Introduction: Custom Laser Cut Metal Business Cards
Today, I’m using my creativity (everyone knows I love to make things with lasers) to help promote my maker business. I’m cutting metal for the first time and designing some custom metal business cards I can give to my most valued clients and why not?
Now, I'm not expecting you churn out copies of my business card (although I'd be really pleased if you did...), so I've put this instructable together to help you create your own.
Teachers! Did you use this instructable in your classroom?
Add a Teacher Note to share how you incorporated it into your lesson.
Step 1: Getting Started
The materials you choose depend on a mix of your personal aesthetic and your budget. I opted for stainless steel for my most prestigious clients (they work out at just under $8 each, plus postage), and a design that doubles as a key-ring, so that it spends more time in clients' possession.
Templates & Designs
When you've selected your material, you'll need to design your cards.
I used Ponoko to make my metal business cards, so I've attached their basic template to this step for you to work in - the template also has handy reminders on what colour in your design looks like in the final card. I've also attached my own design, purely as an example of what can be done.
You'll need to think of a number of things in your design;
- Your logo (I used a fraction of my logo in the corner of the design)
- Shape (after playing with a lot of different proportions and shapes, I settled on a square with rounded corners - it fits in the wallet, won't stab you, and can double as a key-ring thanks to the hole I put in the corner).
- Contact details (who's name is going on there? What email address? Will you add a physical address as well as a URL?
- Avoid overly-fine details and thin fonts (when you're working on metal, small or intricate fonts can become indistinct. Think minimalist, and shorten contact details where you can, so that they can be in a larger font). I used Bitly to shorten the links to my profile here and my Etsy store; bit.ly/Kiteman is far easier to fit on a business card than https://www.instructables.com/member/kiteman/
- You will need to leave 5mm between your business cards, and make sure they are attached to the waste metal by a 1mm wide tab, or you risk losing your precious cards into the guts of the Ponoko process.
- If you look at my design, you'll see that the bottom row of cards is upside-down - that's just to move the tabs away from the thin outer edge my design has left. I don't know if it's necessary, it's me being paranoid about losing my cards.
Once you have finished designing your business cards, you'll need to save your design as a PDF file (that's the only format that the Ponoko process can accept.
Ponoko has it's own detailed help page for designing in metal as well
Cutting the Metal
Once you've finished your design, you're ready to start making.
But before you can start start cutting, you'll need to set up a free account at Ponoko.com.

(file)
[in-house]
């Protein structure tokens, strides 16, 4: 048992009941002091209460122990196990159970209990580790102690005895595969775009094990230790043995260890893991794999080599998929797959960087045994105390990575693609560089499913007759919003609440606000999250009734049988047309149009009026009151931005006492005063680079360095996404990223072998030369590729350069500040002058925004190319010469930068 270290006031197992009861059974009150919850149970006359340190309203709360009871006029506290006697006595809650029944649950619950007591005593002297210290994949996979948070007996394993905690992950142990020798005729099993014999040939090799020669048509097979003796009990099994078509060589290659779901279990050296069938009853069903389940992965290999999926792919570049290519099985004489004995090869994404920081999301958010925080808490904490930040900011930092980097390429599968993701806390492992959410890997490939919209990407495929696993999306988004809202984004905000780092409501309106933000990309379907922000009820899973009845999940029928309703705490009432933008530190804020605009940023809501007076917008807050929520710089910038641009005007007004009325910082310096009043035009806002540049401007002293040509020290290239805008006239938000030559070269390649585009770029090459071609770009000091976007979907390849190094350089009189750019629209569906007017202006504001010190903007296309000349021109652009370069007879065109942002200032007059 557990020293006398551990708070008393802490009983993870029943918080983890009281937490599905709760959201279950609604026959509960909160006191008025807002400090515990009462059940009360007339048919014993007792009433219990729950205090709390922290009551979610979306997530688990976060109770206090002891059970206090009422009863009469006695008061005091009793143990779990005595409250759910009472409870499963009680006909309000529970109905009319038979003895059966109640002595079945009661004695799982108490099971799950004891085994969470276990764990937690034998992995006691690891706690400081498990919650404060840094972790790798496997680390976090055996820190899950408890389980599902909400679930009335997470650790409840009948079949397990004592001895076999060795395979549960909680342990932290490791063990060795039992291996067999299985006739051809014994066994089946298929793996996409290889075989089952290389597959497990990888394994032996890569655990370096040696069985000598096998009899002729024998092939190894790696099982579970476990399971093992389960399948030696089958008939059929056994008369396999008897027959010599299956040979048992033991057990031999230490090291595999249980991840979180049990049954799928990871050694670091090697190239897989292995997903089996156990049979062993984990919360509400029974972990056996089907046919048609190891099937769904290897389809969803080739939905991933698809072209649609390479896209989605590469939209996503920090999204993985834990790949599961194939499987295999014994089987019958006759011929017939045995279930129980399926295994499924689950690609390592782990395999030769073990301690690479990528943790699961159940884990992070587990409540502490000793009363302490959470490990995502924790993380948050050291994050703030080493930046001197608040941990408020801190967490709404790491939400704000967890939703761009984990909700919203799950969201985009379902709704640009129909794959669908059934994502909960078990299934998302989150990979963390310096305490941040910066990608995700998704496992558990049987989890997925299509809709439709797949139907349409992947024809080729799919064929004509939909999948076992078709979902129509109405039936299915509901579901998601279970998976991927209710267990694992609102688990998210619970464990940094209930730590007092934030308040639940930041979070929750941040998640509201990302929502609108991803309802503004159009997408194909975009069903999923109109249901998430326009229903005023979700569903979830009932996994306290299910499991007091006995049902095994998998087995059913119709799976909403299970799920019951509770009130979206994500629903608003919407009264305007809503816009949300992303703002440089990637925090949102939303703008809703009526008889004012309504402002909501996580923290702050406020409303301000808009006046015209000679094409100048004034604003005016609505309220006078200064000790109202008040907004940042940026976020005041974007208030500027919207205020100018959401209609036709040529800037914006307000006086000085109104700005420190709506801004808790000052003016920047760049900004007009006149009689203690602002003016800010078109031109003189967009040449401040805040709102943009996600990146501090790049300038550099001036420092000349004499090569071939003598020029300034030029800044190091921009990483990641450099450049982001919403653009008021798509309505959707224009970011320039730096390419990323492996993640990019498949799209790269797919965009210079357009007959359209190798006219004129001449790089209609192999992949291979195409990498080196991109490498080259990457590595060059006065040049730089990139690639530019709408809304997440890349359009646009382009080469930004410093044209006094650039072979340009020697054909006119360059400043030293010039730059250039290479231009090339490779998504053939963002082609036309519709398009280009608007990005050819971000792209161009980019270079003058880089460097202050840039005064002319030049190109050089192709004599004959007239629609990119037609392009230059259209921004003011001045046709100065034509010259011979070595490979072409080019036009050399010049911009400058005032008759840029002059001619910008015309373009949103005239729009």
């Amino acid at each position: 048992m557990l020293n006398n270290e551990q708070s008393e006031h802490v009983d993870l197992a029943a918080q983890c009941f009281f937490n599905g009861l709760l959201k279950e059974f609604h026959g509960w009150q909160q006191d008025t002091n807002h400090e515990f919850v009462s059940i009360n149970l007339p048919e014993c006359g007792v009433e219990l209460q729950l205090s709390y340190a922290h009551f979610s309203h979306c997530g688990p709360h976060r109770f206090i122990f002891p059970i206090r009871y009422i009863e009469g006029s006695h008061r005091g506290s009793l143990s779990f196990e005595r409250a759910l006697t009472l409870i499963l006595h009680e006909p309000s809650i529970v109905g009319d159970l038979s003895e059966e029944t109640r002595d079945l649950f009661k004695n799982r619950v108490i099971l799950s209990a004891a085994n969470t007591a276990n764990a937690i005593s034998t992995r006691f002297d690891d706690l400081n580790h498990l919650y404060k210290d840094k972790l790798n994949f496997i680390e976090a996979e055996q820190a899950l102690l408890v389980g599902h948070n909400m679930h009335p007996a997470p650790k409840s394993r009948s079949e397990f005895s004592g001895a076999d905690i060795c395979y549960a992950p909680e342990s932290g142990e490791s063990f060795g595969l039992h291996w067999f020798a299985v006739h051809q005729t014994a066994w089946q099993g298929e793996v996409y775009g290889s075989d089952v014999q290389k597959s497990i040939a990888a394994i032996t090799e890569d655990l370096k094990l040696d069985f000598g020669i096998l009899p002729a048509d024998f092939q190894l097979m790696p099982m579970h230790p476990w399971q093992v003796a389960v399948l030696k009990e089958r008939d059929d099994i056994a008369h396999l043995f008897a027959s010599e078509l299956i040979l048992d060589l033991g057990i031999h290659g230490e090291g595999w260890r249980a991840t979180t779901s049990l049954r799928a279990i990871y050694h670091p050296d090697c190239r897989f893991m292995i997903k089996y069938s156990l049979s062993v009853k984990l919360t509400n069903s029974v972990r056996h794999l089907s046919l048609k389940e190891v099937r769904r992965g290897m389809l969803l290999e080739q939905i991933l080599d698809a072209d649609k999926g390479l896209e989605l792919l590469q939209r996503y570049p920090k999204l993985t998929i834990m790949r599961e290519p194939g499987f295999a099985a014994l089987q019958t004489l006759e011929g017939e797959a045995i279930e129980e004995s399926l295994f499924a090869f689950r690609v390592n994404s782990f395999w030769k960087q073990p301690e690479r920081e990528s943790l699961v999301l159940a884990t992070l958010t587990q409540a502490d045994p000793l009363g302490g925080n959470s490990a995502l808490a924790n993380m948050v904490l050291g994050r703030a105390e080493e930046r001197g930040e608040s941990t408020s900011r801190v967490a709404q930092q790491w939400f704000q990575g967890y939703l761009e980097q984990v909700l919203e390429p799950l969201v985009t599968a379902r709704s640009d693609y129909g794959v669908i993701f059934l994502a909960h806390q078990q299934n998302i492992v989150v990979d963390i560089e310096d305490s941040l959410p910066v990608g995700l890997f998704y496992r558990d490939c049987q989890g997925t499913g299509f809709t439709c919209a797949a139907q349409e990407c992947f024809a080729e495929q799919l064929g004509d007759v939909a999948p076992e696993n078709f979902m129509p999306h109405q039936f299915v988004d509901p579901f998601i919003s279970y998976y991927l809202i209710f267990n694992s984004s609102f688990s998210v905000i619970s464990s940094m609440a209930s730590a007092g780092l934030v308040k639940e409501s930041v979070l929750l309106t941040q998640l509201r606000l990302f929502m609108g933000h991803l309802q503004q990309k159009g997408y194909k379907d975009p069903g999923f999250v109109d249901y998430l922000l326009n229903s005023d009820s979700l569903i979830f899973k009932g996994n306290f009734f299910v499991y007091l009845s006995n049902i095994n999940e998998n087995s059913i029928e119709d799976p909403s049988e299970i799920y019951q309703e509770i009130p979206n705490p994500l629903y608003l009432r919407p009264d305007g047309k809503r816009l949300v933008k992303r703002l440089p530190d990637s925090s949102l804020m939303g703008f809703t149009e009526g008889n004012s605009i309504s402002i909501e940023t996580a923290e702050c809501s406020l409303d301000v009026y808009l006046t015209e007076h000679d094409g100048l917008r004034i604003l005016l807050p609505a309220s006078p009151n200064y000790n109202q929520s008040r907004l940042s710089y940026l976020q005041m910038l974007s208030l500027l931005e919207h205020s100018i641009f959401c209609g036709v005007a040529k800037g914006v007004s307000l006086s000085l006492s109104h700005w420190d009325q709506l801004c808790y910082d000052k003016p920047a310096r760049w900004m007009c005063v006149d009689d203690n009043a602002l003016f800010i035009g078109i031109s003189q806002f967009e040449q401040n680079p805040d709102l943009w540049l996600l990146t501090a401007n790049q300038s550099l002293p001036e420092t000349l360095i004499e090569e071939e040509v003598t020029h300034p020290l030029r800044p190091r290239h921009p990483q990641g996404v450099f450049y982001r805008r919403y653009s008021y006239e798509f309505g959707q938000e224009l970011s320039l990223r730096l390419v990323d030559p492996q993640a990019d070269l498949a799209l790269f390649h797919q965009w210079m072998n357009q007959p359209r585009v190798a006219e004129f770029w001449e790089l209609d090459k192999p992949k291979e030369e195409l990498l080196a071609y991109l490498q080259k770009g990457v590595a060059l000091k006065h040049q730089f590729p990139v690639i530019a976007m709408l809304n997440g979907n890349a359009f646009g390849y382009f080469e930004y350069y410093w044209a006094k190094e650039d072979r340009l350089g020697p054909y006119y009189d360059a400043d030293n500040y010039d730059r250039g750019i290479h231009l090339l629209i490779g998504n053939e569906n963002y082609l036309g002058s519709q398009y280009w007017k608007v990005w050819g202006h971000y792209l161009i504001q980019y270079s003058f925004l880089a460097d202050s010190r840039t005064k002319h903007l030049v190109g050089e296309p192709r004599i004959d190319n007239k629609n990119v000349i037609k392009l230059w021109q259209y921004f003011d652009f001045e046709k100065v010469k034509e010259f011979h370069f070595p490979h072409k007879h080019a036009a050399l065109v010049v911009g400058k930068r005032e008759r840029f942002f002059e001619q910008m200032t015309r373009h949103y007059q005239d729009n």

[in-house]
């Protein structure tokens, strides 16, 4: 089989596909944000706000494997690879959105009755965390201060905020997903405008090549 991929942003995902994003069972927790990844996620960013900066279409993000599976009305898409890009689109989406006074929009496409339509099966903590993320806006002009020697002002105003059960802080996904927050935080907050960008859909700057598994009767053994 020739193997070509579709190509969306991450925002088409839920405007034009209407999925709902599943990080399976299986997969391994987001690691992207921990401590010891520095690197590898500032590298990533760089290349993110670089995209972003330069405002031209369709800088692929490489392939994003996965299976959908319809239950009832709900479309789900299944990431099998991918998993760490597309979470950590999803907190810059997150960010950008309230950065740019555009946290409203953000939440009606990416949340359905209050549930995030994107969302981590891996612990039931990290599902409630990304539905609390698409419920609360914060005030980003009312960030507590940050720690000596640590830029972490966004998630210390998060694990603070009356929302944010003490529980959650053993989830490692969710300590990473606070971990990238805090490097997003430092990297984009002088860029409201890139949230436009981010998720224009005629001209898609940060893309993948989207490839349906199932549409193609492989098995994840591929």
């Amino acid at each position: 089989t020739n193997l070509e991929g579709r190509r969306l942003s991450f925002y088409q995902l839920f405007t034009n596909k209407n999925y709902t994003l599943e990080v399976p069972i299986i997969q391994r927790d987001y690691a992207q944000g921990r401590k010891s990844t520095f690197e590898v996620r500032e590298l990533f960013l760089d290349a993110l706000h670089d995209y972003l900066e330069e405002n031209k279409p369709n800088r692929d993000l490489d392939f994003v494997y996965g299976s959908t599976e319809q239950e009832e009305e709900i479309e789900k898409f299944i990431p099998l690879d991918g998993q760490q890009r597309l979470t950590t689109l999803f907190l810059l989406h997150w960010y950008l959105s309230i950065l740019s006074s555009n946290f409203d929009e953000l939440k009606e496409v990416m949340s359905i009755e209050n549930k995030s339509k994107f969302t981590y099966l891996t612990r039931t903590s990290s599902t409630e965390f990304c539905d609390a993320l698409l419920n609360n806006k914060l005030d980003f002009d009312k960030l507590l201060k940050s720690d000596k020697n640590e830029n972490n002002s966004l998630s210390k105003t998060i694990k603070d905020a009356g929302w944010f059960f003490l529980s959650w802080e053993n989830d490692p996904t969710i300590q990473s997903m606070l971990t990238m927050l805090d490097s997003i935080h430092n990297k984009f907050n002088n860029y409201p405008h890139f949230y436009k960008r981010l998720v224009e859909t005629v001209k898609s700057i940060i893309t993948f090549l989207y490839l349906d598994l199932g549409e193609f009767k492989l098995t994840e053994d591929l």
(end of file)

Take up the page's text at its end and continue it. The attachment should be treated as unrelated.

Once you've opened your account, you upload the PDF file and you're ready to start cutting metal.
Once you've uploaded your design and chosen your materials you will get an instant quote for the job - Ponoko's metal pricing process is different to other materials - there is a one-off cost for the sheet of metal, but nothing extra for the details (for other materials, the cost is related to the length of time the laser is actually lasering). That means it really does pay to squeeze things into every corner of the sheet - if you have a chunk of space that doesn't quite fit another row of business cards, consider shrinking your cards a little to fit that extra row in (just don't forget your 1mm tabs and the 5mm spacing).
For the business cards, the only bit of work that needed doing to the cards was to file off the tabs - snapping the cards out of the sheet leaves a small sprue. I found that a few strokes with the fine file on my Leatherman did the job nicely...
Step 2: Stare Meaningfully at the Mail Man...
Once you've uploaded your design and finalised all your choices, all you can really do is wait a while (the time for delivery will depend on your location and the postage choices you've made).
Once the business cards arrived, I realised that I had an unusual problem - they are almost too nice to give away!
Part of the "problem" is, of course, the relatively high cost of these unique business cards, which means I restrict them to customers who can put the highest-value business my way.
If you have the same problem, you can compromise the same way as me...
Step 3: The Budget Version
If I'm giving out large numbers of cards, I might opt for a design in two-colour acrylic or matboard, so that the price comes down to pennies per card.
For novelty's sake, you could even opt for thin bamboo with an adhesive backing to turn your contact details into an eye-catching sticker!
You will need to edit your designs for other materials - the colour-coding is different, and the thickness of lines has different significance. For these much-cheaper materials, the cutting time is also factored into the cost, which means the detailing of your business cards affects the final cost - you'll find out by how much when you upload your new files and get the automatic quote.
Not to worry, though, Ponoko have a help-page for that!